'Fame didn’t actually make me happy. I was an insecure twenty-year-old and being famous made things worse back then. It was an era all about the way you looked and I still don’t know how I squeezed through. I did enjoy myself for a lot of it, but, at some point, you’re looking in the mirror and going: 'Is this it, then?' Clichéd as this sounds, success is never going to mend something that is broken. You just have to work that out for yourself. And something was a bit broken in me – I think it is with almost everybody who gets on the stage.'
When 'Never Gonna Give You Up’ propelled Rick Astley into the pop stratosphere, it irrevocably altered his life's trajectory. Nothing could have prepared the young, unassuming Lancashire lad for what was in store for him. What followed was a whirlwind of TV appearances, fame, worldwide tours, bestselling albums and media scrutiny. But, after only six years in the business, having sold millions of records globally, Rick made a major life decision to retire, choosing family over fame. Time out of the industry offered him room for much-needed reflection and therapy – and unknowingly helped to set the stage for his triumphant return to music.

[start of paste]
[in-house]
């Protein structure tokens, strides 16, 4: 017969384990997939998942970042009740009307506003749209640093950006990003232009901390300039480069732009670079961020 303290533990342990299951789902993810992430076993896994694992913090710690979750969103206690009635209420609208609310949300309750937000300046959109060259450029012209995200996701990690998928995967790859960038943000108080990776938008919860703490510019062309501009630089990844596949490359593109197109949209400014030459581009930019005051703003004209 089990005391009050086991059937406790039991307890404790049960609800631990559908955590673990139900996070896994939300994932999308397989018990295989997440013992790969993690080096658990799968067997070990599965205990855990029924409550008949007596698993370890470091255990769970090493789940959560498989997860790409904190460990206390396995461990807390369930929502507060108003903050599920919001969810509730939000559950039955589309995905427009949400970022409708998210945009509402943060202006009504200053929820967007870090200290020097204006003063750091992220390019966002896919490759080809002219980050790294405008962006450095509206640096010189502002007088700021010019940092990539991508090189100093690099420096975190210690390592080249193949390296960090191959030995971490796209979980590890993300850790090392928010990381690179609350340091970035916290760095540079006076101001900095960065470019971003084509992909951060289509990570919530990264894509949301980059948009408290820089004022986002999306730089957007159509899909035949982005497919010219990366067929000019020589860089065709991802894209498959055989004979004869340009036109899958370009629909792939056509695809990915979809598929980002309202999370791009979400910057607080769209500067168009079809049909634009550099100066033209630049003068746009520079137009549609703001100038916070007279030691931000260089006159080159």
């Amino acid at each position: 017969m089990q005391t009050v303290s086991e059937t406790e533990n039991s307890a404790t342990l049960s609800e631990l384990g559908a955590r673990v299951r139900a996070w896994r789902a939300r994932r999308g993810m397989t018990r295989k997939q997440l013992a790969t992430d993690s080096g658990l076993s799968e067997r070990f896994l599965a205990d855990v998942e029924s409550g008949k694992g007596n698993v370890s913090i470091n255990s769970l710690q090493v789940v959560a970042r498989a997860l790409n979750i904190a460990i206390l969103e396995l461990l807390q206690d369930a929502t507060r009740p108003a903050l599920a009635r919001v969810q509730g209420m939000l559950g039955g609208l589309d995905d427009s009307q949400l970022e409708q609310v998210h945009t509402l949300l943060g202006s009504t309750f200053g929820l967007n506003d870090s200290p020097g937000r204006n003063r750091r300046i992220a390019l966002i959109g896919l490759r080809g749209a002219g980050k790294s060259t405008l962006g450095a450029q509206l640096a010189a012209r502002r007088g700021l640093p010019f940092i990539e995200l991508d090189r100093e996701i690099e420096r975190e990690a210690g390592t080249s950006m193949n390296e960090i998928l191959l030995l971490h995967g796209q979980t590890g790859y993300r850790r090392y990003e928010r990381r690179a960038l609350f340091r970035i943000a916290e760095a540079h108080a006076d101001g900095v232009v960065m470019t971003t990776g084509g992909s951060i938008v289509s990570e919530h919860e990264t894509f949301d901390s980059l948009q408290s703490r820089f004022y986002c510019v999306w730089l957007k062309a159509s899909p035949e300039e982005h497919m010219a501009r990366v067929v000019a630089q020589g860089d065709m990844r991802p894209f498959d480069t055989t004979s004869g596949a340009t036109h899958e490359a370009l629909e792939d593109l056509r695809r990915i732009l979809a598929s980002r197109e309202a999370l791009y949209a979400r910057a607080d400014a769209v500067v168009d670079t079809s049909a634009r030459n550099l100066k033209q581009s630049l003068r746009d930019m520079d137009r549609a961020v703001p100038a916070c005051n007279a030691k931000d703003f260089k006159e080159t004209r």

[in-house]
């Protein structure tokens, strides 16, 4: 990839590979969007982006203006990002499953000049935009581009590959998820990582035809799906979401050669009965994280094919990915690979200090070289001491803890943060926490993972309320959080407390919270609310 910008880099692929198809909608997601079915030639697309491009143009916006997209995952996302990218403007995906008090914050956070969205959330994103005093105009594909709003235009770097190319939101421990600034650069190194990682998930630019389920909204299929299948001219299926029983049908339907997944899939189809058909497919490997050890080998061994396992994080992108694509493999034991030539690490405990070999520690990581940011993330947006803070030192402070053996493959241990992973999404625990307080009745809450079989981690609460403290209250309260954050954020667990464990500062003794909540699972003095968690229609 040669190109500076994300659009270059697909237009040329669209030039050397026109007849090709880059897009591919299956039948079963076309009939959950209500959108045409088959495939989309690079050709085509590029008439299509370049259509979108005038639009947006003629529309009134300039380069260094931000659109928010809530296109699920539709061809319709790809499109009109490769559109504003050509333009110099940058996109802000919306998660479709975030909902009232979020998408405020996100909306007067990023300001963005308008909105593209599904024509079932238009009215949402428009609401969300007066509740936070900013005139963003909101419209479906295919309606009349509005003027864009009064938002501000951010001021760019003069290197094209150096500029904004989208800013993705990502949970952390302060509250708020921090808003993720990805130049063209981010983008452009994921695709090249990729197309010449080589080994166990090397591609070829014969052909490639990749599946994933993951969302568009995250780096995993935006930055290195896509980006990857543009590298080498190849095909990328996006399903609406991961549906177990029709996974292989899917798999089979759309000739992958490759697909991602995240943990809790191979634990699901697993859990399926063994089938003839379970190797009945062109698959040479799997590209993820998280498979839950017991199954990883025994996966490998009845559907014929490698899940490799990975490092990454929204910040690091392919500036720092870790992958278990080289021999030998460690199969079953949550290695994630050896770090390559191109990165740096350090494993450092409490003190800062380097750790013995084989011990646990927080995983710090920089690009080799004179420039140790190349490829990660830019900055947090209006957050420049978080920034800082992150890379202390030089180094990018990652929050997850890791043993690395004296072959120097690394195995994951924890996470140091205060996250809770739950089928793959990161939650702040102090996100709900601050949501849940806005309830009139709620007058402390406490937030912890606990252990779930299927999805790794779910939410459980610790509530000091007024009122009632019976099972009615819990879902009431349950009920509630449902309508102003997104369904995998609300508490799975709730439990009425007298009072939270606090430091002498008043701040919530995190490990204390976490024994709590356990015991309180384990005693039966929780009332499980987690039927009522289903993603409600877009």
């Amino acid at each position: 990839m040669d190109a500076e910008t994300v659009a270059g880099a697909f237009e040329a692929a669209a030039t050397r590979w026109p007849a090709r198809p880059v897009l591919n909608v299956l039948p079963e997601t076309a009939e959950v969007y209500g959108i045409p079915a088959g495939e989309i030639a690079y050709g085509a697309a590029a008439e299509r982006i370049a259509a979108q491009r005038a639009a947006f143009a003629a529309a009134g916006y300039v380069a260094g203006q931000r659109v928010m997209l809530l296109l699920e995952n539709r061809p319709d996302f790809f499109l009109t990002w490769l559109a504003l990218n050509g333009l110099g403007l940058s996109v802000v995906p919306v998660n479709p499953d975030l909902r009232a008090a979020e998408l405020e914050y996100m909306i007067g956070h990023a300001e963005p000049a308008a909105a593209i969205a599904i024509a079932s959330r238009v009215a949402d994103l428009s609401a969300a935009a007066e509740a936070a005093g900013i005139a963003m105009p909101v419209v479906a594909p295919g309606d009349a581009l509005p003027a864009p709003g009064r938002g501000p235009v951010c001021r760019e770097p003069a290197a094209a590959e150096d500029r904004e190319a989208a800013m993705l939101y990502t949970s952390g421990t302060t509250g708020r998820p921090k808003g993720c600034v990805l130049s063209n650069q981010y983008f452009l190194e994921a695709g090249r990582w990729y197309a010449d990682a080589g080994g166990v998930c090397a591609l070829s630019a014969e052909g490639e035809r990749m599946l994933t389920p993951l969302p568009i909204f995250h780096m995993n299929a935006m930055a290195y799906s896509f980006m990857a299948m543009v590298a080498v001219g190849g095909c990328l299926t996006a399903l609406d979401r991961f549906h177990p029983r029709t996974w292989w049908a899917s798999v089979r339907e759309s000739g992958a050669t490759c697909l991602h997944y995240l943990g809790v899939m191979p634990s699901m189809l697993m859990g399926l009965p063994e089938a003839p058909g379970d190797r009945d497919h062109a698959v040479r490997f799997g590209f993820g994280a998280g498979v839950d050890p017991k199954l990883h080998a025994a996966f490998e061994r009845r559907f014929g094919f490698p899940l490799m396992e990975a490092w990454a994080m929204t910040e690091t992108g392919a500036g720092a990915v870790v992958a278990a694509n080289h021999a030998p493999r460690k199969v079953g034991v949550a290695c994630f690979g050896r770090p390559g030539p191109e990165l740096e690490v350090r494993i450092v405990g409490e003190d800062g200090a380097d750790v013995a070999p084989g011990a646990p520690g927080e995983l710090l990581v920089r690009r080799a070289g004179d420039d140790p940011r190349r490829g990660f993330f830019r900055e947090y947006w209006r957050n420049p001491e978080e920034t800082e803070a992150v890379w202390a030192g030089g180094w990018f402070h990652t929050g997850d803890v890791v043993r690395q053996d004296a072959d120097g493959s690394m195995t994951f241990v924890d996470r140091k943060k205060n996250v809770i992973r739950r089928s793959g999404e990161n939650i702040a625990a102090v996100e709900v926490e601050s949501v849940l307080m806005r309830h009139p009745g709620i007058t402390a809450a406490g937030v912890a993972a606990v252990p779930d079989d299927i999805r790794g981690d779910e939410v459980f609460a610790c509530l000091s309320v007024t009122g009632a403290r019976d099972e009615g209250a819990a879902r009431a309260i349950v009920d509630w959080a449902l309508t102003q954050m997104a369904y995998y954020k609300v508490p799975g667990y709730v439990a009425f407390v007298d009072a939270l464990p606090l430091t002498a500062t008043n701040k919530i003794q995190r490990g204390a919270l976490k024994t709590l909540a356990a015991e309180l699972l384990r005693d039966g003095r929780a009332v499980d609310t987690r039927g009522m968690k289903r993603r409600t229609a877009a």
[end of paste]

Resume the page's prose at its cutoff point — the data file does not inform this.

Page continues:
In his powerful and revealing memoir, Rick delves into this journey. He candidly recounts his formative years and unconventional upbringing, retraces his decision to leave the spotlight and provides intimate insights into family life and the challenges and rewards of new beginnings.
'What a bad-ass motherf**ker' – Dave Grohl